action. In accordance with this last example, each stanza in the poem seems to

encompass one idea or event. Thus, these stanzas vary not only in length, but

also in importance. Also, it is important to note that there is no rhyme scheme.

This is not to say that Whitman has no use for rhyme, for there is internal

rhyme in line 27 (suggestion and indirection). In this example we see that

Whitman does not incorporate rhyme just to fulfill some pattern at the end of

lines, he uses it to add emphasis to a certain passage. In this particular

passage, the rhyme adds emphasis to the fact that there are no absolute or

direct answers to the concerns Whitman addresses in the poem. Still, the true

genius in Whitman?s style, is his ability to not only address the thoughts,

emotions, and concerns of a living man, but mirror the living flow of these

qualities in his lyrical style. Yet, there is a disadvantage to Whitman?s

style that the reader may or may not encounter. Difficulties in reading Whitman

arise in his lack of traditional regularity, form, and design. There is

something to be said of reading a poem, which is neatly packaged within the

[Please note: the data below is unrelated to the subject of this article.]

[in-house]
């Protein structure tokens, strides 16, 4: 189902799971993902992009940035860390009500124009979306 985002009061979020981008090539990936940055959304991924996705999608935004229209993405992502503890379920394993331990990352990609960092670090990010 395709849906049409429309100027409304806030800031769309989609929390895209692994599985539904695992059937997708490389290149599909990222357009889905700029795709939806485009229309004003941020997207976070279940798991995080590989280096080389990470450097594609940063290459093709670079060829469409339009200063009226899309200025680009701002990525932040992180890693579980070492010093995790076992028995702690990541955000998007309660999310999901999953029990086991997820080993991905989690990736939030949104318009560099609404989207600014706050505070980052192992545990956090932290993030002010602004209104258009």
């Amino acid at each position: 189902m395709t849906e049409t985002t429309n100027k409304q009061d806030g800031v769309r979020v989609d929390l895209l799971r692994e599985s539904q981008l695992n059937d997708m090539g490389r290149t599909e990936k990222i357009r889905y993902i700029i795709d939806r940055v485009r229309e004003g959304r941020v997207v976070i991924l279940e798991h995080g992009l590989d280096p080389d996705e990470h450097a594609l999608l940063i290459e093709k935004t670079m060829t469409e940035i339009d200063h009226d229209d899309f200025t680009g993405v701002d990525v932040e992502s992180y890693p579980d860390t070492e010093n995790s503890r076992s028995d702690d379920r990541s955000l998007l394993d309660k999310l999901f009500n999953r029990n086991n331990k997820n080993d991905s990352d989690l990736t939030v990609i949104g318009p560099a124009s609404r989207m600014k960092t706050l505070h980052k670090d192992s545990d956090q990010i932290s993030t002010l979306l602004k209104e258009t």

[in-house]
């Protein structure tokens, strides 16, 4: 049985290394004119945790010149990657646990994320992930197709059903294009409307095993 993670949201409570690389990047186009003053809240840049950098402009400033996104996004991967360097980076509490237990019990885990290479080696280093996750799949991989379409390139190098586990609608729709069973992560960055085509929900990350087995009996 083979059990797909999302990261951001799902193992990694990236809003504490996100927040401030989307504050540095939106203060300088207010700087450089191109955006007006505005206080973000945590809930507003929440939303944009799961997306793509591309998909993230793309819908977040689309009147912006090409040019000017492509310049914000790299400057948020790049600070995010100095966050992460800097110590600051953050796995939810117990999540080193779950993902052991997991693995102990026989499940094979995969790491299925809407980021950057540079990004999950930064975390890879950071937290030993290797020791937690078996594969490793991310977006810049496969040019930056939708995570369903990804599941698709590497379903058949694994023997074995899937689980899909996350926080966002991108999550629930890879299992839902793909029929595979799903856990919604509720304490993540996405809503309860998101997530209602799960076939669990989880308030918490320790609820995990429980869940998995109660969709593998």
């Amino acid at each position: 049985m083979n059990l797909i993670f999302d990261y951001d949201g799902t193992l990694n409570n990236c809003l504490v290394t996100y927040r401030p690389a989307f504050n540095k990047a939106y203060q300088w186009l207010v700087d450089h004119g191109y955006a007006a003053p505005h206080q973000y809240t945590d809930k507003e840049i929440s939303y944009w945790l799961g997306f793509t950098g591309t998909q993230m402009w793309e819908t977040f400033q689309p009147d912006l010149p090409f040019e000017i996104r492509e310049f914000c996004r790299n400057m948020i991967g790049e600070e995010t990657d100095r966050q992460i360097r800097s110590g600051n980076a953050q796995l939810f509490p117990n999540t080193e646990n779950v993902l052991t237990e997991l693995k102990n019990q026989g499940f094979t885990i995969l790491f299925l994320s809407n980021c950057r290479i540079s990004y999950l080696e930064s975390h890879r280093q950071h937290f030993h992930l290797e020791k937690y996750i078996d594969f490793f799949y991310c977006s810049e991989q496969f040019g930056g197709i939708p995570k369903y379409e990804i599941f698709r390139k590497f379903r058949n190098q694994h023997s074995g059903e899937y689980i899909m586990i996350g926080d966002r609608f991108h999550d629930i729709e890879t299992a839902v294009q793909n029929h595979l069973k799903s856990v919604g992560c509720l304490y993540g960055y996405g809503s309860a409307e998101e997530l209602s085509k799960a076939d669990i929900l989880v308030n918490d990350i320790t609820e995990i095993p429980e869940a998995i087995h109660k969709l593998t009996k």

confines of a pre-designed structure. It provides a level comfort that goes hand

in hand with familiarity. When reading a traditional British poem, we know to

expect certain themes and structures (which present these themes). When we come

across something as unpredictable as Whitman?s style, we may spend more time

deciphering Whitman?s themes or following Whitman?s structures, than

experiencing the poem in its entirety. However, Whitman?s effectiveness

remains a matter of personal preference. It may be true that following

Whitman?s unpredictable style evokes more thoughtful analysis than in

traditional poems. It also may be true that it is easier for some to follow

Whitman?s flow of human consciousness. Was Whitman revolutionary in his style?

The answer is both yes and no. Yes, he pioneered a new tradition in American

literature, a tradition which influence continues to be felt in modern literary

circles (one being modern day English classes across the country). Yet, his

?divine style? is not new. Its roots can be traced to many classical

cultures, and eastern cultures that span the globe. However, it remains to be

said that Whitman led a personal crusade against what he believed was an

ornamental style. Whether motivated by thirst for publicity (Whitman was

somewhat of a public celebrity in his day), true literary idealism, or both,

Whitman forged his own literary style to convey his themes of the ?living?

individual, free from any constrains of formal poetry. This freedom of thought,

this unpredictability of action, has made Walt Whitman a quintessential example

of American individualism.